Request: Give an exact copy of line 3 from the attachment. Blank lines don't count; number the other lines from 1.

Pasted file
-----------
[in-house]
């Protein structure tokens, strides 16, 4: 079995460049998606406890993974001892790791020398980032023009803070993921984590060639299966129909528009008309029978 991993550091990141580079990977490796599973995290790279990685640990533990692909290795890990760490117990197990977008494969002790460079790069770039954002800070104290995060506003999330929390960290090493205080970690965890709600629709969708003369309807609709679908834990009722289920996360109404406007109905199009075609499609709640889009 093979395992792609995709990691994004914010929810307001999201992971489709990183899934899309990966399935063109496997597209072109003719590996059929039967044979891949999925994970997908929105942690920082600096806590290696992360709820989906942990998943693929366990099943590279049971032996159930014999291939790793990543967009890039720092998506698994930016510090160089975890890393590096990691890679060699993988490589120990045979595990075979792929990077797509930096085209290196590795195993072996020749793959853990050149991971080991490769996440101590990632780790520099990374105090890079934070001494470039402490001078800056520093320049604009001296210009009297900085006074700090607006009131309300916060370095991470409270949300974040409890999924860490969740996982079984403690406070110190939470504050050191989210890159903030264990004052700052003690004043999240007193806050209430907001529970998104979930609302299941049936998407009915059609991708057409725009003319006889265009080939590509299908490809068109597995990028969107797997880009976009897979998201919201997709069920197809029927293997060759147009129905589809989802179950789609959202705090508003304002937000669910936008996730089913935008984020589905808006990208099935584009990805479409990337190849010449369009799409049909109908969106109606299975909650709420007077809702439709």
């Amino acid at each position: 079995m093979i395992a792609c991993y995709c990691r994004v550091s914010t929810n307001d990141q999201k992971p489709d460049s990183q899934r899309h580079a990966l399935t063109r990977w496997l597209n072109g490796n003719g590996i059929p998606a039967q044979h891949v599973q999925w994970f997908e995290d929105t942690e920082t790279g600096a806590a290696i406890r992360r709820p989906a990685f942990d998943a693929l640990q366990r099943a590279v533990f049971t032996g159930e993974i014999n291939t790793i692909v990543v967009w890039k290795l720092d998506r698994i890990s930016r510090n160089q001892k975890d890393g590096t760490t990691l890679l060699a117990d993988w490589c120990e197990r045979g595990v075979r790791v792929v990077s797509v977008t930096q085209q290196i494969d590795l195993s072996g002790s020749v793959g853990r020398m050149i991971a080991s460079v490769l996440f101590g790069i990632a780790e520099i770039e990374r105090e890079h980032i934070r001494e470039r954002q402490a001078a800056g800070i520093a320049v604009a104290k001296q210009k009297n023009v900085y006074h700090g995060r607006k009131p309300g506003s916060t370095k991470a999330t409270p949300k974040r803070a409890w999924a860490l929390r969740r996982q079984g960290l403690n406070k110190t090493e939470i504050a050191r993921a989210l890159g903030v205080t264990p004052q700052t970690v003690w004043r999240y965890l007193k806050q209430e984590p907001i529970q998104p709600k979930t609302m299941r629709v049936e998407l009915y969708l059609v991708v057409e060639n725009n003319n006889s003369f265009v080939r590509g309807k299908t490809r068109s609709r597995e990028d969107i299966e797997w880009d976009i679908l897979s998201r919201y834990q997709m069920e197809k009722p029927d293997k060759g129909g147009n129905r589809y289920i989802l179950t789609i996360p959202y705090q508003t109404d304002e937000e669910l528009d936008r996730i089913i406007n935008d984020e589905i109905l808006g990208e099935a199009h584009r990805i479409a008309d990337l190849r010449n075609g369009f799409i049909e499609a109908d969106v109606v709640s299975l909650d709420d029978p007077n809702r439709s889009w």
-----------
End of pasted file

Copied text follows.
């Amino acid at each position: 079995m093979i395992a792609c991993y995709c990691r994004v550091s914010t929810n307001d990141q999201k992971p489709d460049s990183q899934r899309h580079a990966l399935t063109r990977w496997l597209n072109g490796n003719g590996i059929p998606a039967q044979h891949v599973q999925w994970f997908e995290d929105t942690e920082t790279g600096a806590a290696i406890r992360r709820p989906a990685f942990d998943a693929l640990q366990r099943a590279v533990f049971t032996g159930e993974i014999n291939t790793i692909v990543v967009w890039k290795l720092d998506r698994i890990s930016r510090n160089q001892k975890d890393g590096t760490t990691l890679l060699a117990d993988w490589c120990e197990r045979g595990v075979r790791v792929v990077s797509v977008t930096q085209q290196i494969d590795l195993s072996g002790s020749v793959g853990r020398m050149i991971a080991s460079v490769l996440f101590g790069i990632a780790e520099i770039e990374r105090e890079h980032i934070r001494e470039r954002q402490a001078a800056g800070i520093a320049v604009a104290k001296q210009k009297n023009v900085y006074h700090g995060r607006k009131p309300g506003s916060t370095k991470a999330t409270p949300k974040r803070a409890w999924a860490l929390r969740r996982q079984g960290l403690n406070k110190t090493e939470i504050a050191r993921a989210l890159g903030v205080t264990p004052q700052t970690v003690w004043r999240y965890l007193k806050q209430e984590p907001i529970q998104p709600k979930t609302m299941r629709v049936e998407l009915y969708l059609v991708v057409e060639n725009n003319n006889s003369f265009v080939r590509g309807k299908t490809r068109s609709r597995e990028d969107i299966e797997w880009d976009i679908l897979s998201r919201y834990q997709m069920e197809k009722p029927d293997k060759g129909g147009n129905r589809y289920i989802l179950t789609i996360p959202y705090q508003t109404d304002e937000e669910l528009d936008r996730i089913i406007n935008d984020e589905i109905l808006g990208e099935a199009h584009r990805i479409a008309d990337l190849r010449n075609g369009f799409i049909e499609a109908d969106v109606v709640s299975l909650d709420d029978p007077n809702r439709s889009w």